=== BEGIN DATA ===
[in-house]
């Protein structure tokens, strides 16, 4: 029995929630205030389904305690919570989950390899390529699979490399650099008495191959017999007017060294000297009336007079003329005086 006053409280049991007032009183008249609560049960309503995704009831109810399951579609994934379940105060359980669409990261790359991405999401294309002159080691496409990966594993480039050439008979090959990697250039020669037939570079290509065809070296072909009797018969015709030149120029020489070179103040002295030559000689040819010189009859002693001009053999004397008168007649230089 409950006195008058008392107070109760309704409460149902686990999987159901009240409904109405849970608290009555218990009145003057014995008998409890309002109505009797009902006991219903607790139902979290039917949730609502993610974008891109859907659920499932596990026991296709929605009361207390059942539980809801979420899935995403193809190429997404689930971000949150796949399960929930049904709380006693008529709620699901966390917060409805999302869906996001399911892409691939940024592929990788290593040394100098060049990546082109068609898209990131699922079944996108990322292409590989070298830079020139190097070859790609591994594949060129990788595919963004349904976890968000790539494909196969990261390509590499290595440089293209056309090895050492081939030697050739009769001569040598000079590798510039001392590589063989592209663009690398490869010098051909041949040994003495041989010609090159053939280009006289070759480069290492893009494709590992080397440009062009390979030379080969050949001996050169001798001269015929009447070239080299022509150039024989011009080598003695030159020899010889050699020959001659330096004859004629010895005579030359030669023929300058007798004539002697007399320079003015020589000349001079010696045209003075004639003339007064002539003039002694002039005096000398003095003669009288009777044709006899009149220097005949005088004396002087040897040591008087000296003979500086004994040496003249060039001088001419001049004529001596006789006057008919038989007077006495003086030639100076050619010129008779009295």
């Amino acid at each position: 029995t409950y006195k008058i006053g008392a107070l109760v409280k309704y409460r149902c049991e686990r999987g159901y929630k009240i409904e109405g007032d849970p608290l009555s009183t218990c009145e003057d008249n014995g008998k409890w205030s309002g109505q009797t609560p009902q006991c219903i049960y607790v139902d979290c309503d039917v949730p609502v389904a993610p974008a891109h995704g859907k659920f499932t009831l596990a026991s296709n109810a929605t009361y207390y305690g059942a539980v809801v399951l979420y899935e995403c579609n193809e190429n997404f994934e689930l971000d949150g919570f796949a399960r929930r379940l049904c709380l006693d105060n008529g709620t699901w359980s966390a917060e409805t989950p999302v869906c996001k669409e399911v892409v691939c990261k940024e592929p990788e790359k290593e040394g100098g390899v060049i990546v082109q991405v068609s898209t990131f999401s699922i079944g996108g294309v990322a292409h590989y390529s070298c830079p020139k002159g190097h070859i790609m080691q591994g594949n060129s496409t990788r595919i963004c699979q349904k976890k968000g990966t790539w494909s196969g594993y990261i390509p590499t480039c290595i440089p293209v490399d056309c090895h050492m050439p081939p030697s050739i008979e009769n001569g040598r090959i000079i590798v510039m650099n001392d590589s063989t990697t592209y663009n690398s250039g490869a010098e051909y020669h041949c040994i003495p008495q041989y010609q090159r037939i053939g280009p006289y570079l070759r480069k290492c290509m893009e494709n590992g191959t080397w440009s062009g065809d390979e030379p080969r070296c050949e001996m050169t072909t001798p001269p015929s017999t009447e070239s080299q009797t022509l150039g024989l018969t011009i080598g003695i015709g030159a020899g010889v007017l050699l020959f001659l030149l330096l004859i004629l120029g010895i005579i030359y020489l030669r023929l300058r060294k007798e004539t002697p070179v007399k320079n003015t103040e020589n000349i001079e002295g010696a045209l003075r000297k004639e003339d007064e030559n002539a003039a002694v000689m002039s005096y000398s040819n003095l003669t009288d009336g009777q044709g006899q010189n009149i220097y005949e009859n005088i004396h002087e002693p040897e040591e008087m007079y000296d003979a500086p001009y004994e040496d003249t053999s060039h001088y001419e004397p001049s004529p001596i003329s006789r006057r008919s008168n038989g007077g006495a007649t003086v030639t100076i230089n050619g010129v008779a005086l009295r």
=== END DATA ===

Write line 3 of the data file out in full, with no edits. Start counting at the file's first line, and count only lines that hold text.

């Amino acid at each position: 029995t409950y006195k008058i006053g008392a107070l109760v409280k309704y409460r149902c049991e686990r999987g159901y929630k009240i409904e109405g007032d849970p608290l009555s009183t218990c009145e003057d008249n014995g008998k409890w205030s309002g109505q009797t609560p009902q006991c219903i049960y607790v139902d979290c309503d039917v949730p609502v389904a993610p974008a891109h995704g859907k659920f499932t009831l596990a026991s296709n109810a929605t009361y207390y305690g059942a539980v809801v399951l979420y899935e995403c579609n193809e190429n997404f994934e689930l971000d949150g919570f796949a399960r929930r379940l049904c709380l006693d105060n008529g709620t699901w359980s966390a917060e409805t989950p999302v869906c996001k669409e399911v892409v691939c990261k940024e592929p990788e790359k290593e040394g100098g390899v060049i990546v082109q991405v068609s898209t990131f999401s699922i079944g996108g294309v990322a292409h590989y390529s070298c830079p020139k002159g190097h070859i790609m080691q591994g594949n060129s496409t990788r595919i963004c699979q349904k976890k968000g990966t790539w494909s196969g594993y990261i390509p590499t480039c290595i440089p293209v490399d056309c090895h050492m050439p081939p030697s050739i008979e009769n001569g040598r090959i000079i590798v510039m650099n001392d590589s063989t990697t592209y663009n690398s250039g490869a010098e051909y020669h041949c040994i003495p008495q041989y010609q090159r037939i053939g280009p006289y570079l070759r480069k290492c290509m893009e494709n590992g191959t080397w440009s062009g065809d390979e030379p080969r070296c050949e001996m050169t072909t001798p001269p015929s017999t009447e070239s080299q009797t022509l150039g024989l018969t011009i080598g003695i015709g030159a020899g010889v007017l050699l020959f001659l030149l330096l004859i004629l120029g010895i005579i030359y020489l030669r023929l300058r060294k007798e004539t002697p070179v007399k320079n003015t103040e020589n000349i001079e002295g010696a045209l003075r000297k004639e003339d007064e030559n002539a003039a002694v000689m002039s005096y000398s040819n003095l003669t009288d009336g009777q044709g006899q010189n009149i220097y005949e009859n005088i004396h002087e002693p040897e040591e008087m007079y000296d003979a500086p001009y004994e040496d003249t053999s060039h001088y001419e004397p001049s004529p001596i003329s006789r006057r008919s008168n038989g007077g006495a007649t003086v030639t100076i230089n050619g010129v008779a005086l009295r």